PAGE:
The June issue of the Journal of the American Dietetic Association discusses a new study comparing the nutritional content of food choices influenced by television to nutritional guidelines.
Researchers analyzed 84 hours of primetime and 12 hours of Saturday morning broadcast television over a 28-day period on ABC, CBS, Fox and NBC.
No big surprise here. Investigators found that a 2,000-calorie diet consisting entirely of advertised foods would contain 25 times the recommended servings of sugars and 20 times the recommended servings of fat, but less than half of the recommended servings of vegetables, dairy, and fruits.
In fact, the excess of servings in sugars and fat is so large that, on average, eating just one of the observed food items would provide more than three times the recommended daily servings (RDS) for sugars and two and a half times the RDS for fat for the entire day.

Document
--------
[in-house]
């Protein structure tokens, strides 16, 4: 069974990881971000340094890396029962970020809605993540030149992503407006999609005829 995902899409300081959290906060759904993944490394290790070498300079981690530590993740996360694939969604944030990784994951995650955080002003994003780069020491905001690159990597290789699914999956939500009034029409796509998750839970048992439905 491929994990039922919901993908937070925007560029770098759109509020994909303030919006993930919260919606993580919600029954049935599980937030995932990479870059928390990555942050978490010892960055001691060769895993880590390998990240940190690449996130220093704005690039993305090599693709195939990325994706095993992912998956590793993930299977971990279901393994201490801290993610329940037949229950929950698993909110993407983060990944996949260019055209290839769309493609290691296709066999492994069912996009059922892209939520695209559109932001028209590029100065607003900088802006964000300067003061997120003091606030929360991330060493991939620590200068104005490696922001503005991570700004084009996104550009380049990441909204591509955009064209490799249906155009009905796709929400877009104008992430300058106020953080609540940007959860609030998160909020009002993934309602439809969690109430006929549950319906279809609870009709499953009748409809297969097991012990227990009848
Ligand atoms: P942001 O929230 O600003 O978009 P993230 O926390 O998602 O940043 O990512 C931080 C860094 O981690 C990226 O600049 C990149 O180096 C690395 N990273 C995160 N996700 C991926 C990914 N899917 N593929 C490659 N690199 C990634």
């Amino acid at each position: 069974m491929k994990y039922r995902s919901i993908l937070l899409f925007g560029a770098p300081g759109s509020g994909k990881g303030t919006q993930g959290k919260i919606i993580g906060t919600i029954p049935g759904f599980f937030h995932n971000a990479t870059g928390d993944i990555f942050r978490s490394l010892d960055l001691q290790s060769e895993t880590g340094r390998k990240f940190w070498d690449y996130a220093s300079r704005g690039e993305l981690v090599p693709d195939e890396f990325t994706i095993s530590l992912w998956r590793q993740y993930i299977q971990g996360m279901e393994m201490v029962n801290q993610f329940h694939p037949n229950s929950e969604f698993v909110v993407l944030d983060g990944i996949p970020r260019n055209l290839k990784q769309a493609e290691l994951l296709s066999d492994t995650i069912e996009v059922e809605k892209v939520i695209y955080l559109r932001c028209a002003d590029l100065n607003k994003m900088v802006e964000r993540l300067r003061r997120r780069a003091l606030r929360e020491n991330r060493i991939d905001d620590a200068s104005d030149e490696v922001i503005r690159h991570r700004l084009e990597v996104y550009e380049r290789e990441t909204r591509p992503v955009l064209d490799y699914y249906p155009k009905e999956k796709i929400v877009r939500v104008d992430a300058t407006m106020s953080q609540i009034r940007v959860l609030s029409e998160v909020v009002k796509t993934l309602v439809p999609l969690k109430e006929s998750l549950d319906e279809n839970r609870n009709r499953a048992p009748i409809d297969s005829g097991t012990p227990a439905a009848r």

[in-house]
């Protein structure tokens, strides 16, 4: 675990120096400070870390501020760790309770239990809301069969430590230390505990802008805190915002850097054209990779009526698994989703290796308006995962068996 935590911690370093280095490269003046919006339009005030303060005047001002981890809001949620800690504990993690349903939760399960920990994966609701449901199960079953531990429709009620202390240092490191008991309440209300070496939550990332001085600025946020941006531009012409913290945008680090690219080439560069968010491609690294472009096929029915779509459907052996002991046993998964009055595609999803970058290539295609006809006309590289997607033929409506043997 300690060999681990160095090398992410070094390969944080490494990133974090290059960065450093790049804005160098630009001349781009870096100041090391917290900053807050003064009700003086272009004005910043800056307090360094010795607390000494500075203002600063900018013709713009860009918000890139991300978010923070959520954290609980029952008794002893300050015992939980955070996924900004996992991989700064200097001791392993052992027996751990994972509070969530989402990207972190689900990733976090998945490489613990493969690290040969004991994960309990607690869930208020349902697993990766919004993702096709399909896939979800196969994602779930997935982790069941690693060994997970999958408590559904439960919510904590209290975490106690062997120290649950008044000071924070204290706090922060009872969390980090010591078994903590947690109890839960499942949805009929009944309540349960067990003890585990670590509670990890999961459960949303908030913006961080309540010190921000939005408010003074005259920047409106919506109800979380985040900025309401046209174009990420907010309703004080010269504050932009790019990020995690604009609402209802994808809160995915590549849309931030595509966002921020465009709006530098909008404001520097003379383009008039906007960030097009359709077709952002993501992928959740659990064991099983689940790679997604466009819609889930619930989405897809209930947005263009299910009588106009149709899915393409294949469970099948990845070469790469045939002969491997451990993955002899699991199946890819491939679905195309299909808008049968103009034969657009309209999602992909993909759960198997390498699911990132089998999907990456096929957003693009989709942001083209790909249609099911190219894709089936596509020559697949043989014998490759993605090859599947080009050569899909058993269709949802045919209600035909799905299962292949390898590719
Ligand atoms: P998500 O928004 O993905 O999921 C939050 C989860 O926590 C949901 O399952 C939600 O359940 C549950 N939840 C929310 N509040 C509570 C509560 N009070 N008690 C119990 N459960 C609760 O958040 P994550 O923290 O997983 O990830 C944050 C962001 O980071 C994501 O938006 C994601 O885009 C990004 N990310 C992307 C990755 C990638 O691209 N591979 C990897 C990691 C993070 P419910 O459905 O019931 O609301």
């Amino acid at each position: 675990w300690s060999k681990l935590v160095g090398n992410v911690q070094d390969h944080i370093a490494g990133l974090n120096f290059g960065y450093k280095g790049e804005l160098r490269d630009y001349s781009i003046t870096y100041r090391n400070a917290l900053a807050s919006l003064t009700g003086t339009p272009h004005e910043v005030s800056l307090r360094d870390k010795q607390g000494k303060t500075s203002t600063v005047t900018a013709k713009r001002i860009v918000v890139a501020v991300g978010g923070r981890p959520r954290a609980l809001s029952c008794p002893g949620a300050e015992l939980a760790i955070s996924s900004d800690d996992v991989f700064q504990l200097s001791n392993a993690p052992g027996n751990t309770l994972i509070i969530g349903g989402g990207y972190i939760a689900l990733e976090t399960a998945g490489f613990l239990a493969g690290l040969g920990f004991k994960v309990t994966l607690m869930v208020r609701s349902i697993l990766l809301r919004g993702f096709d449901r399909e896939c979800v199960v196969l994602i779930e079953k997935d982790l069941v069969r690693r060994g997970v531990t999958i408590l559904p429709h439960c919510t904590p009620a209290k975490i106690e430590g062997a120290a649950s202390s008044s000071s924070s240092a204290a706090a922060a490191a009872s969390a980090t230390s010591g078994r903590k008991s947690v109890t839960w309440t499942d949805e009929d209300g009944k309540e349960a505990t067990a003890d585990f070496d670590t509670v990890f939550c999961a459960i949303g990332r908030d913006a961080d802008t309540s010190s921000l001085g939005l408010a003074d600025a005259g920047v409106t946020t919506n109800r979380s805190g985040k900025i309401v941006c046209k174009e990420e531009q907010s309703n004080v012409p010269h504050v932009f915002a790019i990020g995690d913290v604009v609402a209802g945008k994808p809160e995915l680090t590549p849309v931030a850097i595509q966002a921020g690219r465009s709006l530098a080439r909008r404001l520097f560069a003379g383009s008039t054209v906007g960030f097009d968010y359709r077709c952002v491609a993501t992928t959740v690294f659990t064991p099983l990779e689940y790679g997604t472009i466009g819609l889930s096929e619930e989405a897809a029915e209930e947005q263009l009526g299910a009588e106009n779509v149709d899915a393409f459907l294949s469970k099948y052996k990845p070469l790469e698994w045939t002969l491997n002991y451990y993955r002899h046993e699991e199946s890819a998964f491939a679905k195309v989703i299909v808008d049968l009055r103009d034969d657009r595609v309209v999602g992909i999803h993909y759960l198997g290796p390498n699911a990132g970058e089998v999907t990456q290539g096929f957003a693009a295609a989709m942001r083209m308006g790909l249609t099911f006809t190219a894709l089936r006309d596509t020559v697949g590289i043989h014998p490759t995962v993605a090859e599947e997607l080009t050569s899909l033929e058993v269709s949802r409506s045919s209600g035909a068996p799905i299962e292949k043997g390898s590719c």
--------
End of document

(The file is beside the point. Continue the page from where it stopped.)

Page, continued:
Although most people do not claim to base their diets solely on the advertised foods, researchers say they’ve learned through previous studies that television is a primary source for nutrition information in America.
So a good general rule would be to avoid eating any foods that are advertised on TV!